- A product concept
- A storyboard
- Asset management
- A clear workflow
- A financial budget
- A testing and quality assurance procedure
The idea of using social media to report a story is appalling to some journalists. They have a certain germophobia when it comes to the Internet. Because it is littered with rumor and lies, they never use it as a source for a story, they say. They’re right, of course. Social media like Twitter and Wikipedia are littered with rumor and lies, but so are most city halls and almost every other place journalists ply their trade.
Social media, I tell my students who have been scared away from it by other professors and editors, are like all sources — a great place to start and a lousy place to finish.
Armed with the same skepticism and curiosity with which I treat any other source, I try to teach students to stop worrying and love the hyperlink.
I normally try to avoid giving public advice to my former employers. But, with it having little chance of helping or hurting any of my former colleagues at this late point in the decision process, I’m going to fire away.
Dear Washington Post Deciders,
You need to merge the print and online newsrooms immediately. There is no time to spare. Oh, and you need to keep them separate.
I can’t wait to read the results of this study by Serena Carpenter at Arizona State University.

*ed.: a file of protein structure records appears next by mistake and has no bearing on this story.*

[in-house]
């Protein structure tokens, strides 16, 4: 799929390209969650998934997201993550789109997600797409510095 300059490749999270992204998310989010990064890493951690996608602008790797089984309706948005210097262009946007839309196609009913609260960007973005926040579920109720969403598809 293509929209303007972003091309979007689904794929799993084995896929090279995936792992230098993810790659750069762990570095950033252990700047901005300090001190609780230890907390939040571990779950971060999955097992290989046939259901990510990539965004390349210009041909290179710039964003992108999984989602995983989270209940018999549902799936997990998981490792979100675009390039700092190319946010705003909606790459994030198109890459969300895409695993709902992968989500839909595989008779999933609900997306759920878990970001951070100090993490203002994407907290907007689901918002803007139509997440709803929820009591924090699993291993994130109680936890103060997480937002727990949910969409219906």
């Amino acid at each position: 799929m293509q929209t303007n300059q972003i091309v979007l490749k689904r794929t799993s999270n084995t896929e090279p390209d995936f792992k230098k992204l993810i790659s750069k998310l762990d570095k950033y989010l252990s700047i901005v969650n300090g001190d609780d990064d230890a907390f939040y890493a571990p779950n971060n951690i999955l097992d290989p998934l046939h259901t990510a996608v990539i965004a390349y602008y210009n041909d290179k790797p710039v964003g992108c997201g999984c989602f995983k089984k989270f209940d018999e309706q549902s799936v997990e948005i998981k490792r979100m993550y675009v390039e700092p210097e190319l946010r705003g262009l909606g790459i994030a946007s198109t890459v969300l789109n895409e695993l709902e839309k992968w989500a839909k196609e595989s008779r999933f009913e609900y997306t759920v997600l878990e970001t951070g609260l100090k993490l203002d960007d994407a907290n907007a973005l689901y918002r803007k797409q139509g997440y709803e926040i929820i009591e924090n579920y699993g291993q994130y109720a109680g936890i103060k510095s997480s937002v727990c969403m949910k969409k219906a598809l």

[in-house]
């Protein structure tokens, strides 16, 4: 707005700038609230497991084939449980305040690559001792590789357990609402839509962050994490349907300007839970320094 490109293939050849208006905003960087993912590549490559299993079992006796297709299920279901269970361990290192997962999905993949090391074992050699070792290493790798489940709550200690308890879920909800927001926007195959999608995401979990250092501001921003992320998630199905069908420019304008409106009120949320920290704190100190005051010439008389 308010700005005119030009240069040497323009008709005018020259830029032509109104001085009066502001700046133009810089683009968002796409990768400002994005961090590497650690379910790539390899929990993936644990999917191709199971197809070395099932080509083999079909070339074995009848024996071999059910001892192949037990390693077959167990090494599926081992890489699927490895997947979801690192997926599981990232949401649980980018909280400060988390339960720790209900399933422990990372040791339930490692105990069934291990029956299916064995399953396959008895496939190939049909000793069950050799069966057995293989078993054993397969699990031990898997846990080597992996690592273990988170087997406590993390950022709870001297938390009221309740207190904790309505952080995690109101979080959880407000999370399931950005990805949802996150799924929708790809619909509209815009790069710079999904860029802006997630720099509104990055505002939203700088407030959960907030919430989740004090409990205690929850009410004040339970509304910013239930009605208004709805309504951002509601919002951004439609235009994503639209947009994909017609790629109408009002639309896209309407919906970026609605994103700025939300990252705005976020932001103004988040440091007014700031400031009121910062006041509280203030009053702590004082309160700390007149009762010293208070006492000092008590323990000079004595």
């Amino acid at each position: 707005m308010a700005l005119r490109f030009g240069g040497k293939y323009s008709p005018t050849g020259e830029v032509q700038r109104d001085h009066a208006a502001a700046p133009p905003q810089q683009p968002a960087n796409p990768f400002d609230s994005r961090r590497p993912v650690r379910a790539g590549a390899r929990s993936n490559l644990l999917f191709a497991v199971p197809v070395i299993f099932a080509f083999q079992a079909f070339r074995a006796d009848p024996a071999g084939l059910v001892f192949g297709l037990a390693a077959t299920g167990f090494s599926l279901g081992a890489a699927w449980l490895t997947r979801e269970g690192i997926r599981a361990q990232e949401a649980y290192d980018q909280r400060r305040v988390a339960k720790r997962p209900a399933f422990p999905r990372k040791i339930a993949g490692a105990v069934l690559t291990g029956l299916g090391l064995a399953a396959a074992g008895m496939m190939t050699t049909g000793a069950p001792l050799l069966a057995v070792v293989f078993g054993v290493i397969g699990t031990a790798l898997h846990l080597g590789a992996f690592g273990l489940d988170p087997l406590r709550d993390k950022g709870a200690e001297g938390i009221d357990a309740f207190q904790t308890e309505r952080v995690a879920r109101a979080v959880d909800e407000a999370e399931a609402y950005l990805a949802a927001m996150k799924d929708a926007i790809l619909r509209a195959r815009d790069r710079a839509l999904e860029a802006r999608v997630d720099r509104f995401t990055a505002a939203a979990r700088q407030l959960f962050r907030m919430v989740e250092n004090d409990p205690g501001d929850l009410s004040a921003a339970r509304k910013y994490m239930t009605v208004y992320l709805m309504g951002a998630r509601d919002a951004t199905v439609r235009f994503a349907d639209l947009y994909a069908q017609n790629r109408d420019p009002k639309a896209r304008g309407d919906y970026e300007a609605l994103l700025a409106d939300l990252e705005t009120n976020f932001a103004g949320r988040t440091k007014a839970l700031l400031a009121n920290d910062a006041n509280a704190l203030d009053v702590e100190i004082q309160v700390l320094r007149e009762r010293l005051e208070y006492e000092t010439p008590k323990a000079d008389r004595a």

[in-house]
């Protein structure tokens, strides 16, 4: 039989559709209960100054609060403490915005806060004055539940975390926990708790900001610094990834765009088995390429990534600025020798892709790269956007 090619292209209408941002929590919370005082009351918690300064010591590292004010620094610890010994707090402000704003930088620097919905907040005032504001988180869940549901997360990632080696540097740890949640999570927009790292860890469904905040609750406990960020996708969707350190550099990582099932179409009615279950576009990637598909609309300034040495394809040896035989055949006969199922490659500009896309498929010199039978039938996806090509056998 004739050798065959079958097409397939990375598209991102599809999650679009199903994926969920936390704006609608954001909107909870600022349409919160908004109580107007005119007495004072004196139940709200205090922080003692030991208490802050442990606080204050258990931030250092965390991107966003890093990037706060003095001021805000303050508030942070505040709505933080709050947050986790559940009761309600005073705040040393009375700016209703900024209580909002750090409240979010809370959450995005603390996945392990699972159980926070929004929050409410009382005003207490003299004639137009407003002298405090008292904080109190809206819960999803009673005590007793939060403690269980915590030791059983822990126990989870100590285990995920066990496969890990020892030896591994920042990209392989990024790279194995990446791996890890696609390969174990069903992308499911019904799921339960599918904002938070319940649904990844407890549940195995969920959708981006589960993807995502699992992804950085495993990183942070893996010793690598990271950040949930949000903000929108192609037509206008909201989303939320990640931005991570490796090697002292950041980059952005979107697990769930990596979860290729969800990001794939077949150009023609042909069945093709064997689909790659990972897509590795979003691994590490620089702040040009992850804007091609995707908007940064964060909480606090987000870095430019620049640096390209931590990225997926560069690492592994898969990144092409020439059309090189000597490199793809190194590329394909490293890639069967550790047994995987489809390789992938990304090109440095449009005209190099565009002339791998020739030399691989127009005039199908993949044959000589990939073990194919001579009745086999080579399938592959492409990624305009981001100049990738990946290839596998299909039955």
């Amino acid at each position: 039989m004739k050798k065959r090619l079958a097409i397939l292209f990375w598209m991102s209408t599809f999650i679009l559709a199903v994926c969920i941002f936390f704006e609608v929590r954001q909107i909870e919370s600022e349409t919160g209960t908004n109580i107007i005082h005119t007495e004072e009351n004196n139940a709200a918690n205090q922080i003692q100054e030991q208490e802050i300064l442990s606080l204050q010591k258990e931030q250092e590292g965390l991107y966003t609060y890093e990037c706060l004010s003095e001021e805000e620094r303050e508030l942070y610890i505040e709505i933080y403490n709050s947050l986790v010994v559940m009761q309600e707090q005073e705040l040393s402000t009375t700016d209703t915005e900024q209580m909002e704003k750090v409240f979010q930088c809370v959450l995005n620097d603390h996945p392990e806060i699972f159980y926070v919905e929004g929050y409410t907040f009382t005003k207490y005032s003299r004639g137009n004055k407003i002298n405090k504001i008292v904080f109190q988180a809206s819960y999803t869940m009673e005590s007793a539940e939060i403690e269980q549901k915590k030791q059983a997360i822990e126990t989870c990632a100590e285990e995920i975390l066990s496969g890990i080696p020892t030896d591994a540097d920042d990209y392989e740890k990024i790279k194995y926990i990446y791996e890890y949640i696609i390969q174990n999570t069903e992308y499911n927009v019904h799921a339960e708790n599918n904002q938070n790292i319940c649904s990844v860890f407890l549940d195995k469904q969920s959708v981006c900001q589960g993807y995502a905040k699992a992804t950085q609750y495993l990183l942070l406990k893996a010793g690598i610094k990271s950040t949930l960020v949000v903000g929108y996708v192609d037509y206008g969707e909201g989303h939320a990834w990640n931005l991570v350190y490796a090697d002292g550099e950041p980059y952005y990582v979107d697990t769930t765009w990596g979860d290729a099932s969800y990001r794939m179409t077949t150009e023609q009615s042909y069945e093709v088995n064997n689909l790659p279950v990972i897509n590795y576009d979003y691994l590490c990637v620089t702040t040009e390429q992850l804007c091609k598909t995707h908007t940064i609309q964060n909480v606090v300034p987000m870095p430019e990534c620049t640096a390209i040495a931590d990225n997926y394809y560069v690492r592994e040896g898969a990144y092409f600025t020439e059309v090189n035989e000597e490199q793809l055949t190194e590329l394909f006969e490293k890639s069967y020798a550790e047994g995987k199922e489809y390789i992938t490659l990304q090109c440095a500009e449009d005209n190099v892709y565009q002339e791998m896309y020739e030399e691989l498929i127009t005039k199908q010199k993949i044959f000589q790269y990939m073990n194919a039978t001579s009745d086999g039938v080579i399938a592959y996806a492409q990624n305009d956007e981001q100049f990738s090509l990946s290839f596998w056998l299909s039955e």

I’m particularly interested to see whether there’s a disconnect between the words that hiring managers use in their postings and the words that journalists themselves use to describe online news jobs. Also, job postings are an important “leading indicator” of changing duties and skills in the industry. My survey describes the present state of affairs, and it doesn’t do a good job predicting what the future will be or what hiring managers WANT the future to be.
Most often, when I’m talking with folks about online journalism the conversation centers around online publishing. But a quick hit last Friday in The News & Observer’s Under the Dome blog reminds us not to forget about using the Web as a reporting tool. David Ingram used LinkedIn to research a former Wachovia lobbyist, and found a misleading profile of the lobbyist. And, of course, there’s the New York Daily News’ recent use of MySpace to cover the story about Bristol Palin’s pregnancy.
Here’s a quick rundown of some prominent social networking and user-generated content sites and how to research them.